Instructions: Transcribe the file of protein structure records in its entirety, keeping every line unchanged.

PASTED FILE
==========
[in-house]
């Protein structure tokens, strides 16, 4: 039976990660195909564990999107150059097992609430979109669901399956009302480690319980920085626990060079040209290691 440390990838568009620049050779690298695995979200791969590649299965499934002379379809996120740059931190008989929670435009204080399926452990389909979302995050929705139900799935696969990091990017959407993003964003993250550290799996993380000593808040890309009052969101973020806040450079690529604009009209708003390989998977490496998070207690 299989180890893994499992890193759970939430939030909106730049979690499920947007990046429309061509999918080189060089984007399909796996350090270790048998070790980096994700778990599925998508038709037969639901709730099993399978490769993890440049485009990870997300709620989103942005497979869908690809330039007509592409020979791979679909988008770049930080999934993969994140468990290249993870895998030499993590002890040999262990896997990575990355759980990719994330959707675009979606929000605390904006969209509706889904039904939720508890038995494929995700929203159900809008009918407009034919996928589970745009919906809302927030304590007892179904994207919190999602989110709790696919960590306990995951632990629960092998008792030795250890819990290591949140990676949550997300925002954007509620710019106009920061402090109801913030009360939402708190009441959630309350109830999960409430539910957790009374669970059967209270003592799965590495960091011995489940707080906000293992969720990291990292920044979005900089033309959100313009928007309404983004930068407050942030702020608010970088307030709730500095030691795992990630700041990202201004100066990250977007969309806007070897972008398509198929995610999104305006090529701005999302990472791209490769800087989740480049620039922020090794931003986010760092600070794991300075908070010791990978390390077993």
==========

[in-house]
């Protein structure tokens, strides 16, 4: 039976990660195909564990999107150059097992609430979109669901399956009302480690319980920085626990060079040209290691 440390990838568009620049050779690298695995979200791969590649299965499934002379379809996120740059931190008989929670435009204080399926452990389909979302995050929705139900799935696969990091990017959407993003964003993250550290799996993380000593808040890309009052969101973020806040450079690529604009009209708003390989998977490496998070207690 299989180890893994499992890193759970939430939030909106730049979690499920947007990046429309061509999918080189060089984007399909796996350090270790048998070790980096994700778990599925998508038709037969639901709730099993399978490769993890440049485009990870997300709620989103942005497979869908690809330039007509592409020979791979679909988008770049930080999934993969994140468990290249993870895998030499993590002890040999262990896997990575990355759980990719994330959707675009979606929000605390904006969209509706889904039904939720508890038995494929995700929203159900809008009918407009034919996928589970745009919906809302927030304590007892179904994207919190999602989110709790696919960590306990995951632990629960092998008792030795250890819990290591949140990676949550997300925002954007509620710019106009920061402090109801913030009360939402708190009441959630309350109830999960409430539910957790009374669970059967209270003592799965590495960091011995489940707080906000293992969720990291990292920044979005900089033309959100313009928007309404983004930068407050942030702020608010970088307030709730500095030691795992990630700041990202201004100066990250977007969309806007070897972008398509198929995610999104305006090529701005999302990472791209490769800087989740480049620039922020090794931003986010760092600070794991300075908070010791990978390390077993």